“She Said ‘Yes’”: The Deathbed Conversion of Mama Xue, Szechuan’s First Coronavirus Fatality. Mama Xue travelled to Chengdu on Chinese New Year to be with her son. On January 20, she came down with a fever, was hospitalized, and was in a coma most of the time. On January 24, Pastor Peng, who pastors the church that Mama Xue’s son attends, told the son that he wanted to share the Gospel with his mother. If she was willing, Pastor Peng would call Mama Xue. The son found it difficult to check with his mother because she was in a coma most of the time, but when he was able to speak to her Mama Xue said she wanted to hear the Good News from Pastor Peng. The pastor called, thanked God that Mama Xue was conscious, and shared with her that we were all created by God, but we did not obey God and rejected Him. Despite that, God sent His Son, Jesus Christ, to die on the cross for our sins so that we may have eternal life. After Pastor Peng shared the Good News with her he stated, “I asked her if she wanted to believe and receive Jesus Christ. She said ‘yes.’ I prayed with her to receive Christ into her life. By God’s grace, He prepared this window of consciousness in her coma for her to hear the Gospel message and come to know Christ.”

Church Planting in China During the Coronavirus Outbreak. Pastor Hu is a dynamic church planter. When we talk about church planting in China, we are not talking about constructing a building. The government would destroy it. We are talking about people, loosely organized as a church—the ekklesia of God—“the called out ones.” Pastor Hu reports that he was originally schedule to launch his church-planting initiative in February of 2020, but because of the outbreak, he had second thoughts. After prayer, he decided to launch despite the situation. Pastor Hu reports that the coronavirus and the hardships it has created shows the need for more small communities of believers (local churches) to faithfully witness to God’s presence, righteousness, and love. He also organized a small Bible conference in Wuhan, of all places. Pastor Hu reports that not one case of the virus was found among the many who attended the conference. Pastor Hu said God used the conference in his life to strengthen him in the faith and in his ministry of church planting. In complete disregard to the risks to their own physical health, conference speakers preached on topics of suffering and resurrection.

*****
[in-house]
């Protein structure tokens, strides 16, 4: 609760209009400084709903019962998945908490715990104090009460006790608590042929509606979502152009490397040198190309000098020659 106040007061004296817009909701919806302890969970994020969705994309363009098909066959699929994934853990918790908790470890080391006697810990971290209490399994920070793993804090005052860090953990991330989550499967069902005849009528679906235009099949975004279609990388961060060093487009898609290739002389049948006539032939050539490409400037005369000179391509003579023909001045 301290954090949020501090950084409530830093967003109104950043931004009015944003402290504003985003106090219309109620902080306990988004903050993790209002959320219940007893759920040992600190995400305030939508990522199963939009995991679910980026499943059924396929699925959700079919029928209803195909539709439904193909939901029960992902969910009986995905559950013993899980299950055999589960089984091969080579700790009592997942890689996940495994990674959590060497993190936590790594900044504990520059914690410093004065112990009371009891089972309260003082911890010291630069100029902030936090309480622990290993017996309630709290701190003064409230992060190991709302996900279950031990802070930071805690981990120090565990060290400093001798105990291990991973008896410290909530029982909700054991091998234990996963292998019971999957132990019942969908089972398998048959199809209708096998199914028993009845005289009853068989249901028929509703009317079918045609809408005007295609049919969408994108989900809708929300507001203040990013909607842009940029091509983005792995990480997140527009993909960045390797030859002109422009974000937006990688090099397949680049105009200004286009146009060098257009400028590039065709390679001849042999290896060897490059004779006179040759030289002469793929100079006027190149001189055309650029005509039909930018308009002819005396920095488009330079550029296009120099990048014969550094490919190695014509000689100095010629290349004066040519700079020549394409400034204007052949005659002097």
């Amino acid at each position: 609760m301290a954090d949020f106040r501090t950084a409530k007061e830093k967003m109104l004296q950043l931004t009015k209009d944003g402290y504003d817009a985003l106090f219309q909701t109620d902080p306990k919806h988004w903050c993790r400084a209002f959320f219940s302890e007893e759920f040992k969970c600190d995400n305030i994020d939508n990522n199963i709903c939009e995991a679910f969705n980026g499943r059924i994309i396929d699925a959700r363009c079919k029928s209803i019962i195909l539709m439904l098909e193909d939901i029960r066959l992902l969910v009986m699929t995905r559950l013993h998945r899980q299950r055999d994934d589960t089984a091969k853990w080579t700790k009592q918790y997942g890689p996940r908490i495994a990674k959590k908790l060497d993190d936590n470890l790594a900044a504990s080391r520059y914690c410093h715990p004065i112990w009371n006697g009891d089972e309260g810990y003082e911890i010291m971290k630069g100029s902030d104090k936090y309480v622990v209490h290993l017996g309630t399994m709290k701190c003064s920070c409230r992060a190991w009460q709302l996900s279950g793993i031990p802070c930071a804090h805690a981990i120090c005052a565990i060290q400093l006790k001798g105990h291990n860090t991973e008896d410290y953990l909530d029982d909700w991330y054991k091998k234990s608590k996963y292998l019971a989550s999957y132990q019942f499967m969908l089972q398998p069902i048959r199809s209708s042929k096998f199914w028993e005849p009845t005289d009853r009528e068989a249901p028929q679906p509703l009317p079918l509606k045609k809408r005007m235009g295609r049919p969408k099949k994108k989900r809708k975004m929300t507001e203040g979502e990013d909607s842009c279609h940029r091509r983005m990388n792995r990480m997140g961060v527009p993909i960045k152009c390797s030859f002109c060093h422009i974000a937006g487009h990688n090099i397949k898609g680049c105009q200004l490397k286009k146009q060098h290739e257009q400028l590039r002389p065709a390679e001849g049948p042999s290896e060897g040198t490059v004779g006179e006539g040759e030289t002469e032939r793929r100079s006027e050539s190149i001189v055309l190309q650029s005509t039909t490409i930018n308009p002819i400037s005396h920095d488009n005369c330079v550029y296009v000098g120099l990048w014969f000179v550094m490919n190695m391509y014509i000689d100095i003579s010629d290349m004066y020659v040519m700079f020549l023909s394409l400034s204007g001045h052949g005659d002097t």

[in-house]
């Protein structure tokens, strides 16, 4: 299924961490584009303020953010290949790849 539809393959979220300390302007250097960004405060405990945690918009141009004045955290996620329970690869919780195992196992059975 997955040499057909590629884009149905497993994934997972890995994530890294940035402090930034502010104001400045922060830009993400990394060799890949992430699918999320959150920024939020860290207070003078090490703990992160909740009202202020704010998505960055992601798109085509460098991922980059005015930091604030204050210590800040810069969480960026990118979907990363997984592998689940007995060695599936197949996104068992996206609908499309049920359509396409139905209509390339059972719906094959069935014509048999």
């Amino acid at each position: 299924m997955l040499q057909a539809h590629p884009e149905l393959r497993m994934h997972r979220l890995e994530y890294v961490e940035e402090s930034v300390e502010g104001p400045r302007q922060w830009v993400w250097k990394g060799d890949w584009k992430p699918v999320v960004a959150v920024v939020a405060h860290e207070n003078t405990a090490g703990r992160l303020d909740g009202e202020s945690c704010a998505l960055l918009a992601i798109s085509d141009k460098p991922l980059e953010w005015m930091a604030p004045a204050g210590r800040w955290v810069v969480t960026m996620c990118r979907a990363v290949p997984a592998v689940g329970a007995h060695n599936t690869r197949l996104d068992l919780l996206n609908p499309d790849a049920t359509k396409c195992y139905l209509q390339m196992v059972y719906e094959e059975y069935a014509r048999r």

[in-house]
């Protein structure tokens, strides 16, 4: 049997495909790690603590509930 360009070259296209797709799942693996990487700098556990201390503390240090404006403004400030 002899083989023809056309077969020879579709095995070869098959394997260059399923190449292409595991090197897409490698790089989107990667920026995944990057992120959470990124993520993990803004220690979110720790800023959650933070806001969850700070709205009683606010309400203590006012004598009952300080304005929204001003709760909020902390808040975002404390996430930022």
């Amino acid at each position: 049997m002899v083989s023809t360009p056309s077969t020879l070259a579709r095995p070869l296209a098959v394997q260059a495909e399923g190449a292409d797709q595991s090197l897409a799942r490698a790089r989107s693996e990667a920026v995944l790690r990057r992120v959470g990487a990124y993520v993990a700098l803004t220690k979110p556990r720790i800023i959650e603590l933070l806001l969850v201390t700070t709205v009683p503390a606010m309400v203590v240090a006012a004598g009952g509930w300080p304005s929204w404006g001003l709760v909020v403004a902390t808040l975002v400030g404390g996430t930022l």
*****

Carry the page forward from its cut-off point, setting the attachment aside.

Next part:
Emmy Yang, “What Martin Luther Teaches Us About Coronavirus.” A Chinese Christian student currently studying in the US to be a medical doctor, whose grandparents live west of Wuhan, in the province of Szechaun, learned much from the pandemic for her future work as a doctor. “As a medical student and a future physician,” she writes, “I have a clear vocational commitment to caring for the sick—whether they have coronavirus, tuberculosis, or influenza. Precautions I will take, yes. But I am reminded by Luther that the sick are individuals deserving of care all the same.”